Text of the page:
Highlights of new trade agreements
A look at the free trade agreements with South Korea, Colombia and Panama awaiting congressional approval:
The country: South Korea is a presidential republic with a population of 49 million and a per capita income of $30,000. It is the world's 13th largest economy and the United States' seventh-largest trading partner. Last year U.S. exports to South Korea totaled $38.8 billion and imports from South Korea were $48.9 billion. South Korea exported 515,000 vehicles to the United States and bought only 14,000, a difference that accounted for 75 percent of the $10 billion trade gap.
The agreement: As the most substantial trade accord since the North American Free Trade Agreement in 1995, the dealt would make 95 percent of American consumer and industrial goods duty free in South Korea within five years. The Obama administration says it will increase U.S. exports by more than $10 billion and create 70,000 American jobs.
Currently Korean duties on manufactured imports are about 8 percent, double the U.S. average. Duties on agriculture goods average 54 percent, compared with 9 percent U.S. duties for South Korean goods sold in the United States.
The agreement would increase protections against copyright infringements and counterfeiting and open access to South Korean government procurement and service markets such as telecommunications.
The administration last December negotiated changes in the agreement to remove nontariff barriers and other obstacles to U.S. access to South Korea's auto market.
The opposition: U.S. labor organizations and others dispute claims of job creation and say the deal will result in the loss of tens of thousands of American manufacturing jobs. They also say the agreement does not adequately eliminate loopholes that might allow Chinese products or goods produced in a North Korean industrial zone to be shipped through South Korea and enter the United States duty free.
The country: Colombia has a population of 45 million with a per capita income of $9,800. After two decades of turmoil, when the country was plagued by drug cartels, guerrilla insurgencies and paramilitaries, there has been a reduction of violence in recent years. President Juan Manual Santos, who took office in August, is a strong U.S. ally.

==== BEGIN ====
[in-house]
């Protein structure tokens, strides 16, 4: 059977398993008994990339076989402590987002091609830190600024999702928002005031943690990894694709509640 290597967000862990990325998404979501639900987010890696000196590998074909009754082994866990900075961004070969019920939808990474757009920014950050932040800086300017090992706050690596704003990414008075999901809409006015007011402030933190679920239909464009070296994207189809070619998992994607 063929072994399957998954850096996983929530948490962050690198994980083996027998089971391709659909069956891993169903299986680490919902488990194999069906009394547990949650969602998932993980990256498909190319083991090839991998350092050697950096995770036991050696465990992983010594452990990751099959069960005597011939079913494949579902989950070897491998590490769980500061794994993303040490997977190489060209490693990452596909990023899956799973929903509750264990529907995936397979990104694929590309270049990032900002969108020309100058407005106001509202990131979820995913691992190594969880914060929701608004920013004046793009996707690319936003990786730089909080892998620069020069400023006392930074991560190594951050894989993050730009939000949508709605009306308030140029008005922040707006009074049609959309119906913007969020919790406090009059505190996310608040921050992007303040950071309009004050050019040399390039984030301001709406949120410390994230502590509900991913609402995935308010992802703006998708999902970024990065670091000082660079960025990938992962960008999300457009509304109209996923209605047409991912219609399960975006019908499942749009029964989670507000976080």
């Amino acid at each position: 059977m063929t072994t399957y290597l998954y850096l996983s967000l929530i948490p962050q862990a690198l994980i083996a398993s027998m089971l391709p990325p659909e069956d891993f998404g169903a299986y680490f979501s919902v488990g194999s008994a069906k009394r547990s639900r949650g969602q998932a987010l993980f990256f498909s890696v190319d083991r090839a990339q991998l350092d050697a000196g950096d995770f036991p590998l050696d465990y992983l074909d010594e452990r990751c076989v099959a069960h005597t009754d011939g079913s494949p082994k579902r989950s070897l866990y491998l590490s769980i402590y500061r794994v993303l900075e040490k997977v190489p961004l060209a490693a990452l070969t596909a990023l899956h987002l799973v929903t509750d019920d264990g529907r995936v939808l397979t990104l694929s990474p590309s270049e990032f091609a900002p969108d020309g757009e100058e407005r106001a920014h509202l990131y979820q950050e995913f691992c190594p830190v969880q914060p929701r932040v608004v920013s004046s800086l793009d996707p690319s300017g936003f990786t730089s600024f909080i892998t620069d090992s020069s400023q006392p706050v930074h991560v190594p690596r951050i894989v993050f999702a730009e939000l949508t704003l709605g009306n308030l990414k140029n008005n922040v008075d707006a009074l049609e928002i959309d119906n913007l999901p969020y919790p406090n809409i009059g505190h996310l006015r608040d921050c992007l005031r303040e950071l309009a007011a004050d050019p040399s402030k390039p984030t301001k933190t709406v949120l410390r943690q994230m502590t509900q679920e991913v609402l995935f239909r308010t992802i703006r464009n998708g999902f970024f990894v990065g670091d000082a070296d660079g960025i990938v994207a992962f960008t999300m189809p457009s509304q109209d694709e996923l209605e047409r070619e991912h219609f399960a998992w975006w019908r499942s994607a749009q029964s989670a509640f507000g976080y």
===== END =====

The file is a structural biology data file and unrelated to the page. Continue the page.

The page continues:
The United States imported $15.7 billion from Colombia in 2010, about two-thirds of which were oil and other mineral fuels, and had exports to Colombia totaling $12.1 billion. Colombia buys more American manufactured goods than any South American country except Brazil.
The agreement: Almost no duties now exist on Colombian goods sold in the United States. Colombian duties on U.S. manufactured goods average about 14 percent. Since the agreement was originally signed in November 2006, U.S. exporters have had to pay $3.8 billion in tariffs they would have avoided had the agreement been in effect. The agreement would eliminate duties on 80 percent of U.S. consumer and industrial exports.
The administration says the pact will boost U.S. exports by $1.1 billion and increase the U.S. gross domestic product by nearly $2.5 billion. It will provide new access to Colombia's $134 billion service market.
The opposition: In April President Barack Obama and Santos signed a Labor Action Plan that commits the Colombian government to protect labor rights, increase prosecutions for violence against labor organizers and end employer practices that prevent collective bargaining.
But labor and human rights groups, and many Democrats, complain that the action plan was not incorporated in the trade agreement itself and say Colombia has yet to show it can effectively control anti-labor violence. They cite figures that at least 22 trade unionists have been killed this year and say Colombia remains the most dangerous country in the world for labor organizers.
The country: The home of the Panama Canal has a population of 3.5 million with a per capita income of $13,000. Last year the U.S. exported $6 billion worth of goods to Panama and imported only $381 million.
The agreement: Currently almost all Panamanian agriculture goods enter the United States duty free, compared with a 40 percent duty on U.S. farm products sold in Panama. The average duty on U.S. imports from Panama is 7 percent.
The agreement eliminates more than 88 percent of Panama's tariffs on consumer and industrial goods and a majority of tariffs on farm exports. It also makes it easier for U.S. companies to compete for contracts in Panama's $5.25 billion expansion of the Panama Canal, through which passes 5 percent of all world trade. It strengthens international property rights and investor rights in Panama.
The opposition: Critics say Panama remains a tax haven where the rich can hide their money. Last November Panama and the U.S. signed a tax information exchange agreement to increase transparency in Panama's system of taxation.